With these viewers in the Parallel Club, you discover what art is hidden behind the wall

Anyone who frequented Amsterdam Central Station will recognize the design: yellow viewers on the wall with art hidden behind them. The artist Matthijs Booij designed a successor to the work in the reception of the nightclub Parallel: Metroscope.

Malou Hart

“It’s my life’s work,” says Matthijs Booij (39) as he prepares Metroscope state. “At least the work of art where my whole life comes together.” He was tasked with giving the reception at the club Parallel in Tolhuistuin, a large gray room with rows of black cupboards, ‘a soul’. He created an exhibition space that is ‘bastard-proof’ against drunken clubbers, where changing artists can exhibit.

Booij, founder of the online gallery Patty Morgan, has long wanted to create something in honor of the artwork Underground from Siet Zuyderland. From 1980 to 2015, his viewing tube adorned the Amsterdam Central metro station. Through yellow glasses, subway travelers could look here at his hyper-realistic paintings of underground stations around the world. “As a child I always looked forward to going to Amsterdam to look through the binoculars,” says Booij.

Fascination with metro stations

“Zuyderland’s art has definitely shaped my worldview. There was no internet or social media back then to learn about the world. The painting of a subway station in Tokyo, for example, was all I knew about Japan. I have always wondered: what is happening above the earth? For Booij, the peepholes were the source of his fascination with metro stations. “The fact that you are underground with so many people, and there is no way around it. Audio and music sound different. It is a very strange experience of space and time.”

He built one at the front desk in Parallel replay of Zuyderland’s work – again yellow glasses on the wall, behind which artworks are hidden. He gave it a playful twist: the viewers are sometimes tilted, upside down and at different heights. The fittings are also not straight as in Zuyderland’s design, but curved and angular, and the diagonal light strips with place names are pink instead of blue.

Artists can take turns exhibiting in the display cases. Called to the first exhibition Post Future Absence Street Booij is close to his inspiration for Metroscope remained: behind most viewers are the original slides of Siet Zuyderland. His daughter Eva had a few works lying around, but a lot Undergroundpaintings were lost during the demolition. Of the eighteen works of art, five have been preserved, one of which has a light box and all, Booij made new diorama boxes for the other slides. Behind the one viewer stands Booij himself. Nightclub visitors also get the opportunity to exhibit: On one of the safe doors in the reception hall, there is a viewer with a lamp.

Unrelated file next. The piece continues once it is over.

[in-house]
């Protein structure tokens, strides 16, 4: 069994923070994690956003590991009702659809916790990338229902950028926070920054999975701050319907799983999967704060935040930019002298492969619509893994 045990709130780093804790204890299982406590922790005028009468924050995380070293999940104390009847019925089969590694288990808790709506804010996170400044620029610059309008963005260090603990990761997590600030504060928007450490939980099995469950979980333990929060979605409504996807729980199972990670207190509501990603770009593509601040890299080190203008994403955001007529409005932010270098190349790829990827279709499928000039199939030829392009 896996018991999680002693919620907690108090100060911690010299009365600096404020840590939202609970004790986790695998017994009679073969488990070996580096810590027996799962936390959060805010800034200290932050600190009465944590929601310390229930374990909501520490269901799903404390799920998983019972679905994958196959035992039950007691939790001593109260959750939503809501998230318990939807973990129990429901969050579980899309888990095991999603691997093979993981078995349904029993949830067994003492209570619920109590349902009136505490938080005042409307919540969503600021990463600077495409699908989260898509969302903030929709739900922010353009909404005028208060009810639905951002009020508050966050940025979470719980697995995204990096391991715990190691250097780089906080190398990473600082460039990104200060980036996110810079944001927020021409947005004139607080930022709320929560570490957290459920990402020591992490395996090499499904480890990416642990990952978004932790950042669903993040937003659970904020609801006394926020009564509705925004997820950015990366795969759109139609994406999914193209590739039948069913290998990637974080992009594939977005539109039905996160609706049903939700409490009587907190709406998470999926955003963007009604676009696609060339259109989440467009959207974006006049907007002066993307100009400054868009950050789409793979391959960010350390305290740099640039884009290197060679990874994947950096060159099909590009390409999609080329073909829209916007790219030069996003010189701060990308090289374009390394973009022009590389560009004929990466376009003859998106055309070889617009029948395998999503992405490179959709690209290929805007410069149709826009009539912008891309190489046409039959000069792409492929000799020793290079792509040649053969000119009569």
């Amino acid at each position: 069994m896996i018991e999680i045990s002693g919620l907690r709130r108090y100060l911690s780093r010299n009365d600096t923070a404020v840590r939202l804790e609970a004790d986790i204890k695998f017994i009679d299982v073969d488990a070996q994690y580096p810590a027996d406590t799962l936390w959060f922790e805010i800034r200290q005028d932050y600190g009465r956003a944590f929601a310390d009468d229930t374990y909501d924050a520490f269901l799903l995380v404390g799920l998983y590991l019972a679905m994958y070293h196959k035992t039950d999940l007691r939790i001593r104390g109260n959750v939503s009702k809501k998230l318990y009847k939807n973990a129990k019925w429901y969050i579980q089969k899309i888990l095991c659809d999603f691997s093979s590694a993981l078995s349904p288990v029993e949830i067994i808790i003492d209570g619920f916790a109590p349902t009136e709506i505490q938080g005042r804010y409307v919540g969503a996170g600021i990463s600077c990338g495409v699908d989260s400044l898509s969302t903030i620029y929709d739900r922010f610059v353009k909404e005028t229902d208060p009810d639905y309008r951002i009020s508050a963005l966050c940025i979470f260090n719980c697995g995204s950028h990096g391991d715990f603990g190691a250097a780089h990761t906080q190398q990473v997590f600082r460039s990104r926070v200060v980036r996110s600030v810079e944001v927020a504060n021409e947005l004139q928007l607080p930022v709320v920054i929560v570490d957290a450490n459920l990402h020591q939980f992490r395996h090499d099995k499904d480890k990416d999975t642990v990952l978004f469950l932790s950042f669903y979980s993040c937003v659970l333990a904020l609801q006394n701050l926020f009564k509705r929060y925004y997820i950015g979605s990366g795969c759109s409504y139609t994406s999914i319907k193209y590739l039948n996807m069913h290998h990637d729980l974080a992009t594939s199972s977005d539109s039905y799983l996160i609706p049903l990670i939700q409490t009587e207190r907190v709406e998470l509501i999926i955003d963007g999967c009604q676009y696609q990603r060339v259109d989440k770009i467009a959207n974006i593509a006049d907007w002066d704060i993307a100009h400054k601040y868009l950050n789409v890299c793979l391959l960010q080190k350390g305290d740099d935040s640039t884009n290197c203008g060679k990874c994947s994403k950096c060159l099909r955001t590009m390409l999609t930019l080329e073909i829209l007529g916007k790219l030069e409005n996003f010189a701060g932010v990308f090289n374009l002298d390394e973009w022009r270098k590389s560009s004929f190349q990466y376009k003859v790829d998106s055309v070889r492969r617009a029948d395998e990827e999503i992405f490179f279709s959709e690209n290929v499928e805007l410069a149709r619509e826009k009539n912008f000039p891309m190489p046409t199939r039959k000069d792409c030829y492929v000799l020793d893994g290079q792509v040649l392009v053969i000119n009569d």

Plant seeds

The next exhibition in February will be put together by Sjoerd Martens and Upsammy – according to Booij real ‘underground’ artists. “We want in Metroscope especially providing a stage for progressive artists. Innovation often starts underground, and people first have to get used to it. Like house music; My parents hated it, but now they listen too. Often it only reaches the audience later.” Booij wants to show what the future holds with art. “Artists can plant seeds in these display cases.”

This is also what the name of the artwork refers to: to the underground means of transport, but also to the future. A metroscope is, among other things, an instrument to measure the fertility of the uterus, and thus take a look at future life. “This one too Metroscope gives the future, something that is difficult to measure, a face.”

He is happy with Tolhuistuin as a place for it Metroscope. Not only is it the same distance from the IJ as the original, but it also fits the atmosphere of the nightclub: “Parallel is quite underground. They provide a stage for new artists, and stimulating events are organized in Tolhuistuin.” He thinks it’s a more fun form of art to present than in a gallery or museum. “Here you get close to art without appreciating it as such. ” That’s what he liked so much about Zuyderland’s work; many people have looked through his peepholes without realizing that there was art behind it. “It had an effect of art without pretending to be art. I think so is stronger.”

One of the artworks in Metroscope.Sculpture Sophie Saddington

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